Microsoft Offers $250,000 in BlueHat Prizes for Security Technology

Microsoft announced the Blue Hat contest to encourage researchers to develop runtime mitigation technologies to prevent attackers from exploiting memory vulnerabilities.

Microsoft announced a contest to encourage security researchers to think about defensive security technology.

Dubbed the Blue Hat contest, researchers would submit the "most effective ways to prevent the use of memory safety vulnerabilities," Microsoft said Aug. 3 at the annual Black Hat security conference in Las Vegas. The Microsoft BlueHat Prize contest will award $250,000 in cash prizes for the best "innovations in runtime mitigation technologies," according to Microsoft.

Microsoft wants to encourage security experts to think about "ways to reduce threats to computing devices," Katie Moussouris, senior security strategist lead for the Microsoft Security Response Center said at the press conference announcing the contest. BlueHat was a way to "capture" their imagination and energies to focus on "tough industry problems" instead of on black hat activities, Moussouris told eWEEK.

Contest submissions must be a runtime mitigation technology capable of preventing the exploitation of memory safety vulnerabilities, according to the official contest rules. Those kinds of vulnerabilities, such as return-oriented programming and just-in-time spraying, are often exploited as buffer overflows by attackers.

With the increase in criminal attacks on private and government computer systems, Microsoft wants to focus research in defensive technology, Moussouris said. The cash prize may encourage security experts to think about ways to "reduce threats to computing devices," she said.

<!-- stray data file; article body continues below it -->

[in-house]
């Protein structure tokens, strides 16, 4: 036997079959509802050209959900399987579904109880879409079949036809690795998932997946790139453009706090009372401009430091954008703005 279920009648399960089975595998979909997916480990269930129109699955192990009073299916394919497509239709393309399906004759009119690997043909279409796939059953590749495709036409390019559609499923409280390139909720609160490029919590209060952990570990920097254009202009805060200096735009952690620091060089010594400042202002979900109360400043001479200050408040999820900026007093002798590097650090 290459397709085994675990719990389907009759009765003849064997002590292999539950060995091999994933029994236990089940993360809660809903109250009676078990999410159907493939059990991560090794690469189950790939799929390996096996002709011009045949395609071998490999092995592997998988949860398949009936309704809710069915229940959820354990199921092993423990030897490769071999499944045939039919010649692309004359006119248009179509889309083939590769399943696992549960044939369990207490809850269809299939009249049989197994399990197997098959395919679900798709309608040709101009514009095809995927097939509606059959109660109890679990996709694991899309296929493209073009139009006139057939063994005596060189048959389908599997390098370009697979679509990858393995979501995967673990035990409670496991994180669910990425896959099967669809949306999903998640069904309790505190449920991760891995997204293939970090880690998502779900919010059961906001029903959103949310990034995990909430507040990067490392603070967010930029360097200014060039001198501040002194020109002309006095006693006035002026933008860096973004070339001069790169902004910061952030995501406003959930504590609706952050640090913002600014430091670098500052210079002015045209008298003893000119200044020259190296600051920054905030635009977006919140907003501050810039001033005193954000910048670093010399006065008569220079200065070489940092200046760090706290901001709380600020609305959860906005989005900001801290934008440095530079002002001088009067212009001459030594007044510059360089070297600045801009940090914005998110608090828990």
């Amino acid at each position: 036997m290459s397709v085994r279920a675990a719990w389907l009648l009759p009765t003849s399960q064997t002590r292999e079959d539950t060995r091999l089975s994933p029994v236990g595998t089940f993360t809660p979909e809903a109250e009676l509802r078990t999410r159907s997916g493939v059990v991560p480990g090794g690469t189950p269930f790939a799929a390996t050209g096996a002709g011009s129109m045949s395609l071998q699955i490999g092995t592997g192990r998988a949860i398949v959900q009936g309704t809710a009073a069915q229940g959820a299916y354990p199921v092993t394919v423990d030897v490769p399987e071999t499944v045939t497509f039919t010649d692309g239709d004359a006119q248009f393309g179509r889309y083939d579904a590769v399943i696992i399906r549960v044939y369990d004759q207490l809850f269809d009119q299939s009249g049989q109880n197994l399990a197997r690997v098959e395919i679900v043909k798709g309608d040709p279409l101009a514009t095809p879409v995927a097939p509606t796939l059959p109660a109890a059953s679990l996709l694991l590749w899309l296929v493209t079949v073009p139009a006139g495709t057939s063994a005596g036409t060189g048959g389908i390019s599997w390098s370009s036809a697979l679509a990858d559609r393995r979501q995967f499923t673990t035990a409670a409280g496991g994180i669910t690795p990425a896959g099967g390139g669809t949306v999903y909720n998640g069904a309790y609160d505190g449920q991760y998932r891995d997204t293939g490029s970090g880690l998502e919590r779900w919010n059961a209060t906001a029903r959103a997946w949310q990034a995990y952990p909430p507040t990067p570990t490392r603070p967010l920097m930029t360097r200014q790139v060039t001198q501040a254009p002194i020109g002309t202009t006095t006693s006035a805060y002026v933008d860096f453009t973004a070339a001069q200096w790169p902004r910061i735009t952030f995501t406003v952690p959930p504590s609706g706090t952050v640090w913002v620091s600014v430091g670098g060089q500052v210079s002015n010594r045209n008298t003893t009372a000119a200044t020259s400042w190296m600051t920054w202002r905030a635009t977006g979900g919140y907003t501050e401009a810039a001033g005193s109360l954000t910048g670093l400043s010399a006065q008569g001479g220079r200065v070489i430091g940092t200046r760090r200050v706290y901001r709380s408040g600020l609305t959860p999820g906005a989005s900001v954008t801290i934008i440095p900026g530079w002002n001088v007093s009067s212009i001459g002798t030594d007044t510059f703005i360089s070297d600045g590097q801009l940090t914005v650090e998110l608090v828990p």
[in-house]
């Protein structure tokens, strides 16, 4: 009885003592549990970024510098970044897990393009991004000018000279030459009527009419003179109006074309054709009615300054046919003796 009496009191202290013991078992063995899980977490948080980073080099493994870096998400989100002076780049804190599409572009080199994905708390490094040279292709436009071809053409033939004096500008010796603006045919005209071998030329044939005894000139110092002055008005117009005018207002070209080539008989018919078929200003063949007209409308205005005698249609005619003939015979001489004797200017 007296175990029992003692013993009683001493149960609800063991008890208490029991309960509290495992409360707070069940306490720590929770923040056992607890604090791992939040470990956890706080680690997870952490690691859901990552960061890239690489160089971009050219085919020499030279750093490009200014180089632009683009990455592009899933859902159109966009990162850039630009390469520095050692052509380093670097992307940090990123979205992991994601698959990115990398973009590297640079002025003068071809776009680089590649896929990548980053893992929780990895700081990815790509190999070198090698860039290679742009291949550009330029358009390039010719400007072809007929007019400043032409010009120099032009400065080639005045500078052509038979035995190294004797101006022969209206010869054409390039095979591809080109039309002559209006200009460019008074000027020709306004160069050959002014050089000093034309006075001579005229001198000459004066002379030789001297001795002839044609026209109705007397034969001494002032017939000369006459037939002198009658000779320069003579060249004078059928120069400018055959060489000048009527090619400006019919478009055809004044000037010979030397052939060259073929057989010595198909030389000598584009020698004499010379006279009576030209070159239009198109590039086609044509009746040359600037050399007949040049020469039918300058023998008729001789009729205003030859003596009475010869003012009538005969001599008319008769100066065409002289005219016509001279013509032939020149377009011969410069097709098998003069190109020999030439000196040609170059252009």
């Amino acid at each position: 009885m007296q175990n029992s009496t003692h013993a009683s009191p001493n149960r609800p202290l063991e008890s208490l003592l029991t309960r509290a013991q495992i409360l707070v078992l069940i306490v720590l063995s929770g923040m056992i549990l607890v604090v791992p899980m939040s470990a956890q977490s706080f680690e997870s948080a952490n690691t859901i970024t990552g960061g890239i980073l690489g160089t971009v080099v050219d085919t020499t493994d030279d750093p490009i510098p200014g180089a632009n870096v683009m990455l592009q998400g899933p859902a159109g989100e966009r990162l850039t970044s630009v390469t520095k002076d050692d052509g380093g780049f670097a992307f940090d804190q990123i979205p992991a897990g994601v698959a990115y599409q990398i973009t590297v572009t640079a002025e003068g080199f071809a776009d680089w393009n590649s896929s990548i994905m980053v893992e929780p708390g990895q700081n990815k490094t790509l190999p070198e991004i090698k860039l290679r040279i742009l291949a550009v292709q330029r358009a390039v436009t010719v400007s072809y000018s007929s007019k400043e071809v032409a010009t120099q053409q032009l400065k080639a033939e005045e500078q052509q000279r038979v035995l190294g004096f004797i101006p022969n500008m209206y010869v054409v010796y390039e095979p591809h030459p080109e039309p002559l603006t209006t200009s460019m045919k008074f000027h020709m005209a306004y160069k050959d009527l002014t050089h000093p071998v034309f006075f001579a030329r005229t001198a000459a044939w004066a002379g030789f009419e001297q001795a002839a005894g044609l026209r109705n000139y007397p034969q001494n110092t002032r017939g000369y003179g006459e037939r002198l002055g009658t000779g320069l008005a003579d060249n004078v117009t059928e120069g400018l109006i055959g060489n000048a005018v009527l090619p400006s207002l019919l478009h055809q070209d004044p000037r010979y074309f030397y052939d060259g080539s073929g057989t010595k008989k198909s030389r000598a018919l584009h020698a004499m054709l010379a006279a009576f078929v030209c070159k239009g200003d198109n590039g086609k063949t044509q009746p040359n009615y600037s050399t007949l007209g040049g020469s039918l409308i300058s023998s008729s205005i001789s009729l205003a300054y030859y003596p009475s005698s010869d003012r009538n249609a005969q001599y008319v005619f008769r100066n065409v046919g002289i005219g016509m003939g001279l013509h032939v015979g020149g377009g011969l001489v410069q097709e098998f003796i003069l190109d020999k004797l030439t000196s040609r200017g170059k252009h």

"This is another example of Microsoft leading the pack when it comes to information security milestones," said Andrew Storms, director of security operations at nCircle, noting the company is already known for Address space layout randomization (ASLR) and Data Execution Prevention (DEP).

BlueHat is different from bug bounty programs offered by Google, Mozilla and Facebook in that Microsoft doesn't want to hear about vulnerabilities, but wants to get researchers involved in coming up with ways to fix the issues, Moussouris said.

"Money always talks, so this contest should rally the base of security researchers," Storms said.

Security was a "cat and mouse" game as attackers find new holes and defenders close them, Moussouris said, acknowledging that once a winner was announced, attackers will be focusing on the new technology to try to find new vulnerabilities. Despite the fact that attackers are finding holes in ASLR and DEP, overall, these two mitigation technologies have made modern operating systems more secure.

Since there will "always" be bugs in software, the ideal scenario is one where "even if a bug is found, it cannot be used as an attack vector because defensive security technologies prevent it from being used that way," Storms said. BlueHat would move the industry closer to that scenario, he said.

Microsoft will accept submissions from Aug. 3 to April 1, 2012. The winners will be announced at Black Hat 2012, Microsoft said. Judges will rate the submissions on practicality (30 percent), robustness (30 percent) and impact (40 percent), the company said. Judges will come from security researchers within Microsoft who are experts in the kinds of threats that could exploit the vulnerabilities, Moussouris said.

The grand prize winner will receive $200,000 and the second place $50,000. The third place winner will receive a Universal Subscription to Microsoft Developer Network platform, valued at $10,000. The inventor retails ownership of the intellectual property and grants Microsoft a license to the technology. Researchers who don't win still own their intellectual property.

The prize "should attract plenty of industry talent and will bring valuable outside, creative approaches to Windows security," said Wolfgang Kandek, CTO of Qualys.